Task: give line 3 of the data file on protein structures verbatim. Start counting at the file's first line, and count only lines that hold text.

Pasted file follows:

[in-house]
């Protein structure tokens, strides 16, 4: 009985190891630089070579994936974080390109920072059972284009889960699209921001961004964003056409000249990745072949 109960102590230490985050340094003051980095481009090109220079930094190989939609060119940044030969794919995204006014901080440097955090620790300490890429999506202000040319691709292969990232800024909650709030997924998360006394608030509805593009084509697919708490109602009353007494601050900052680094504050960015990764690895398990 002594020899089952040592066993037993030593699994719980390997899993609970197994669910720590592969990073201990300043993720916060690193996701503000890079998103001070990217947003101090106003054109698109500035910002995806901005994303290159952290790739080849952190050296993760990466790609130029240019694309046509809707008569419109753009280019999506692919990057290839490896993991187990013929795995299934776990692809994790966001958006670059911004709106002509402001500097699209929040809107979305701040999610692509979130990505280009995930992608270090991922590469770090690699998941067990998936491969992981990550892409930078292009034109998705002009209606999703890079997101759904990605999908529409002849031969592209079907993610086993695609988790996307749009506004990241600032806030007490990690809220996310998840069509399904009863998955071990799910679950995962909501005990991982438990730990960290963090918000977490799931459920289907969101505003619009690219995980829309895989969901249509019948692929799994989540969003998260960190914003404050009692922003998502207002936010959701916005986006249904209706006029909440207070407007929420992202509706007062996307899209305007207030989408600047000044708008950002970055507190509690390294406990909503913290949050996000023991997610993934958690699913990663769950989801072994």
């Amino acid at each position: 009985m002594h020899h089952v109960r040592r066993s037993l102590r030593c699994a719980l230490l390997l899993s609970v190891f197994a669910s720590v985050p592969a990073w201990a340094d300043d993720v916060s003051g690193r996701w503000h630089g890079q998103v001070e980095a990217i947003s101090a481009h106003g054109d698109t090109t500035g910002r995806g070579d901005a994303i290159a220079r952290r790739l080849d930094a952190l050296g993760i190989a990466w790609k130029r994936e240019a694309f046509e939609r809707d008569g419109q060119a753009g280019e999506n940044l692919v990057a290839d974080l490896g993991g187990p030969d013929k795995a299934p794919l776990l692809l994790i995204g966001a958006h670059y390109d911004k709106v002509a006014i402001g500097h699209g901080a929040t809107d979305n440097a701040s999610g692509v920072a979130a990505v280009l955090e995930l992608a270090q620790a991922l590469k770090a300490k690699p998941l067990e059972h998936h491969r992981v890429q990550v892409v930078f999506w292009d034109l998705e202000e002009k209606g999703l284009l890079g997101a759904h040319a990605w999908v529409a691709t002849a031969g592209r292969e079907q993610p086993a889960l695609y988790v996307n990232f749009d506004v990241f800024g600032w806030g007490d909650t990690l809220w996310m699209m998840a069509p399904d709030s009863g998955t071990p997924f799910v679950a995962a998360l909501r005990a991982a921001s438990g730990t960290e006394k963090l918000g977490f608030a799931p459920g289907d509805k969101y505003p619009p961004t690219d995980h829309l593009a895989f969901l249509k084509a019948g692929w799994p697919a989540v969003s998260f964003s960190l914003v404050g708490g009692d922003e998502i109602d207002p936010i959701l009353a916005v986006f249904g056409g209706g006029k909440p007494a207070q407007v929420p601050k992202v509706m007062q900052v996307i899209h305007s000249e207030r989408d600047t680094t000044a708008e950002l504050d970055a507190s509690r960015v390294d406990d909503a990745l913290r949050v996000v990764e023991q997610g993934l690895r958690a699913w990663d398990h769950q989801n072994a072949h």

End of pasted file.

């Amino acid at each position: 009985m002594h020899h089952v109960r040592r066993s037993l102590r030593c699994a719980l230490l390997l899993s609970v190891f197994a669910s720590v985050p592969a990073w201990a340094d300043d993720v916060s003051g690193r996701w503000h630089g890079q998103v001070e980095a990217i947003s101090a481009h106003g054109d698109t090109t500035g910002r995806g070579d901005a994303i290159a220079r952290r790739l080849d930094a952190l050296g993760i190989a990466w790609k130029r994936e240019a694309f046509e939609r809707d008569g419109q060119a753009g280019e999506n940044l692919v990057a290839d974080l490896g993991g187990p030969d013929k795995a299934p794919l776990l692809l994790i995204g966001a958006h670059y390109d911004k709106v002509a006014i402001g500097h699209g901080a929040t809107d979305n440097a701040s999610g692509v920072a979130a990505v280009l955090e995930l992608a270090q620790a991922l590469k770090a300490k690699p998941l067990e059972h998936h491969r992981v890429q990550v892409v930078f999506w292009d034109l998705e202000e002009k209606g999703l284009l890079g997101a759904h040319a990605w999908v529409a691709t002849a031969g592209r292969e079907q993610p086993a889960l695609y988790v996307n990232f749009d506004v990241f800024g600032w806030g007490d909650t990690l809220w996310m699209m998840a069509p399904d709030s009863g998955t071990p997924f799910v679950a995962a998360l909501r005990a991982a921001s438990g730990t960290e006394k963090l918000g977490f608030a799931p459920g289907d509805k969101y505003p619009p961004t690219d995980h829309l593009a895989f969901l249509k084509a019948g692929w799994p697919a989540v969003s998260f964003s960190l914003v404050g708490g009692d922003e998502i109602d207002p936010i959701l009353a916005v986006f249904g056409g209706g006029k909440p007494a207070q407007v929420p601050k992202v509706m007062q900052v996307i899209h305007s000249e207030r989408d600047t680094t000044a708008e950002l504050d970055a507190s509690r960015v390294d406990d909503a990745l913290r949050v996000v990764e023991q997610g993934l690895r958690a699913w990663d398990h769950q989801n072994a072949h």